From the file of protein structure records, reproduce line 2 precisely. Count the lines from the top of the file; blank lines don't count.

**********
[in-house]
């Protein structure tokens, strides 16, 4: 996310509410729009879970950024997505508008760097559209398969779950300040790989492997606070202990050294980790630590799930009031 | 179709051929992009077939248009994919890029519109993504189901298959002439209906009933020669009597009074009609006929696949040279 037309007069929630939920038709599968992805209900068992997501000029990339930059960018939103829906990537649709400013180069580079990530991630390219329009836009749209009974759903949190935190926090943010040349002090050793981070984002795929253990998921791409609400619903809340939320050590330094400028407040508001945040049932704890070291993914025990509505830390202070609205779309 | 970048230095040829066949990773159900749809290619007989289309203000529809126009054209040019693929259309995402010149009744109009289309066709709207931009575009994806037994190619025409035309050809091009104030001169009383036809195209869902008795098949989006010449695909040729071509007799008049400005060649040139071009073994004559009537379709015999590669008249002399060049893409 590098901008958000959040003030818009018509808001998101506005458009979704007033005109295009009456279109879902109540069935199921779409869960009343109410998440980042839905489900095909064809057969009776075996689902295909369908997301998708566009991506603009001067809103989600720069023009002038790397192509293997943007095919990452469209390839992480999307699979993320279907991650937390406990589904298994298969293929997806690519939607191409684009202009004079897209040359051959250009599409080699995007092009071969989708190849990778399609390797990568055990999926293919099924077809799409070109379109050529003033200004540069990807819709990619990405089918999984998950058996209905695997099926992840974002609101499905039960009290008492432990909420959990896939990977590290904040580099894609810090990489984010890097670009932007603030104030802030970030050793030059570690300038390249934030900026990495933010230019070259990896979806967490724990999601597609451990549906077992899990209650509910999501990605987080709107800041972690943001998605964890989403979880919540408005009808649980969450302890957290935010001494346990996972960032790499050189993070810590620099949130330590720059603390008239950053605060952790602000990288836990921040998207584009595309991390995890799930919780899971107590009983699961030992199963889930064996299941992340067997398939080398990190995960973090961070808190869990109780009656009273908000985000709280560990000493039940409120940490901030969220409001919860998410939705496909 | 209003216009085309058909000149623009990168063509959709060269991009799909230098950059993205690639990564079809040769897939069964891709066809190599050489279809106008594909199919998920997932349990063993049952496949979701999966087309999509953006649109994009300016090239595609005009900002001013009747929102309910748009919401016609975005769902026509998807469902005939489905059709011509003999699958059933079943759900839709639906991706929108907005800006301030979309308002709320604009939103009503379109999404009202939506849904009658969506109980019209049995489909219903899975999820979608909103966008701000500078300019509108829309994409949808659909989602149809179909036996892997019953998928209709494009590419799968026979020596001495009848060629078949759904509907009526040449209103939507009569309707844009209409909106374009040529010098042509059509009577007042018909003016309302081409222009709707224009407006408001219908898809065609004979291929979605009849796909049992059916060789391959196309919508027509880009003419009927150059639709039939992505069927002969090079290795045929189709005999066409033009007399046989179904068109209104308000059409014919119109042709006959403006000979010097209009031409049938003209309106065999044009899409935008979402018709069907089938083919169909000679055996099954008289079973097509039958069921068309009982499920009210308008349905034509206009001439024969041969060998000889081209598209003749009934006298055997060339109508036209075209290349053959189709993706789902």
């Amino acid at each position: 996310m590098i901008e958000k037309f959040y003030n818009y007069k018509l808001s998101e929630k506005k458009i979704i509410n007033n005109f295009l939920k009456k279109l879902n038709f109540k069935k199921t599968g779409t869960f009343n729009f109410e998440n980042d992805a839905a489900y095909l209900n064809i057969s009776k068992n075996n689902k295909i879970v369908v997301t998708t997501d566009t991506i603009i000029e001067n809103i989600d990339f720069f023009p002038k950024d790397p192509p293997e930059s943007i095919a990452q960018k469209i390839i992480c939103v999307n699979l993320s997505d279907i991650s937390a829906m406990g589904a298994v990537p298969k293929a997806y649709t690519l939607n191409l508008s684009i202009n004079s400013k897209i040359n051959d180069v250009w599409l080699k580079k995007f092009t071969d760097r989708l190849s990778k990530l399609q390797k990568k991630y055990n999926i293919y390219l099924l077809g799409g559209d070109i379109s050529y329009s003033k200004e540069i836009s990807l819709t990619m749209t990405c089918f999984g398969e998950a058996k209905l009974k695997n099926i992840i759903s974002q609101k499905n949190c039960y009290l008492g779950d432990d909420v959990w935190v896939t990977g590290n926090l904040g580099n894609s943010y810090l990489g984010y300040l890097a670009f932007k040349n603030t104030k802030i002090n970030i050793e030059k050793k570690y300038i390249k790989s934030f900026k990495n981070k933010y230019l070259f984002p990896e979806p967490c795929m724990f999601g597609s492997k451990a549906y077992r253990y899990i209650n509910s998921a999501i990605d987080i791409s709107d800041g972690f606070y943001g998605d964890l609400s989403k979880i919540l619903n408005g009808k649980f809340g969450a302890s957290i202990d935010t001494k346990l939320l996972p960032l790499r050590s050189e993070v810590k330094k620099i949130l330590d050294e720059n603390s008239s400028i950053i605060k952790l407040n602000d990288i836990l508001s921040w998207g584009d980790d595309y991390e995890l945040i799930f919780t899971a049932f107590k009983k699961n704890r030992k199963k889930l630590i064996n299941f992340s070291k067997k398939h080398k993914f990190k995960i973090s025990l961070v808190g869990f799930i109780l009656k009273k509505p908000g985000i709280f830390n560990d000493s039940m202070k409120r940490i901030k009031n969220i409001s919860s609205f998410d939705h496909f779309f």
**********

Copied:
């Protein structure tokens, strides 16, 4: 996310509410729009879970950024997505508008760097559209398969779950300040790989492997606070202990050294980790630590799930009031 | 179709051929992009077939248009994919890029519109993504189901298959002439209906009933020669009597009074009609006929696949040279 037309007069929630939920038709599968992805209900068992997501000029990339930059960018939103829906990537649709400013180069580079990530991630390219329009836009749209009974759903949190935190926090943010040349002090050793981070984002795929253990998921791409609400619903809340939320050590330094400028407040508001945040049932704890070291993914025990509505830390202070609205779309 | 970048230095040829066949990773159900749809290619007989289309203000529809126009054209040019693929259309995402010149009744109009289309066709709207931009575009994806037994190619025409035309050809091009104030001169009383036809195209869902008795098949989006010449695909040729071509007799008049400005060649040139071009073994004559009537379709015999590669008249002399060049893409 590098901008958000959040003030818009018509808001998101506005458009979704007033005109295009009456279109879902109540069935199921779409869960009343109410998440980042839905489900095909064809057969009776075996689902295909369908997301998708566009991506603009001067809103989600720069023009002038790397192509293997943007095919990452469209390839992480999307699979993320279907991650937390406990589904298994298969293929997806690519939607191409684009202009004079897209040359051959250009599409080699995007092009071969989708190849990778399609390797990568055990999926293919099924077809799409070109379109050529003033200004540069990807819709990619990405089918999984998950058996209905695997099926992840974002609101499905039960009290008492432990909420959990896939990977590290904040580099894609810090990489984010890097670009932007603030104030802030970030050793030059570690300038390249934030900026990495933010230019070259990896979806967490724990999601597609451990549906077992899990209650509910999501990605987080709107800041972690943001998605964890989403979880919540408005009808649980969450302890957290935010001494346990996972960032790499050189993070810590620099949130330590720059603390008239950053605060952790602000990288836990921040998207584009595309991390995890799930919780899971107590009983699961030992199963889930064996299941992340067997398939080398990190995960973090961070808190869990109780009656009273908000985000709280560990000493039940409120940490901030969220409001919860998410939705496909 | 209003216009085309058909000149623009990168063509959709060269991009799909230098950059993205690639990564079809040769897939069964891709066809190599050489279809106008594909199919998920997932349990063993049952496949979701999966087309999509953006649109994009300016090239595609005009900002001013009747929102309910748009919401016609975005769902026509998807469902005939489905059709011509003999699958059933079943759900839709639906991706929108907005800006301030979309308002709320604009939103009503379109999404009202939506849904009658969506109980019209049995489909219903899975999820979608909103966008701000500078300019509108829309994409949808659909989602149809179909036996892997019953998928209709494009590419799968026979020596001495009848060629078949759904509907009526040449209103939507009569309707844009209409909106374009040529010098042509059509009577007042018909003016309302081409222009709707224009407006408001219908898809065609004979291929979605009849796909049992059916060789391959196309919508027509880009003419009927150059639709039939992505069927002969090079290795045929189709005999066409033009007399046989179904068109209104308000059409014919119109042709006959403006000979010097209009031409049938003209309106065999044009899409935008979402018709069907089938083919169909000679055996099954008289079973097509039958069921068309009982499920009210308008349905034509206009001439024969041969060998000889081209598209003749009934006298055997060339109508036209075209290349053959189709993706789902």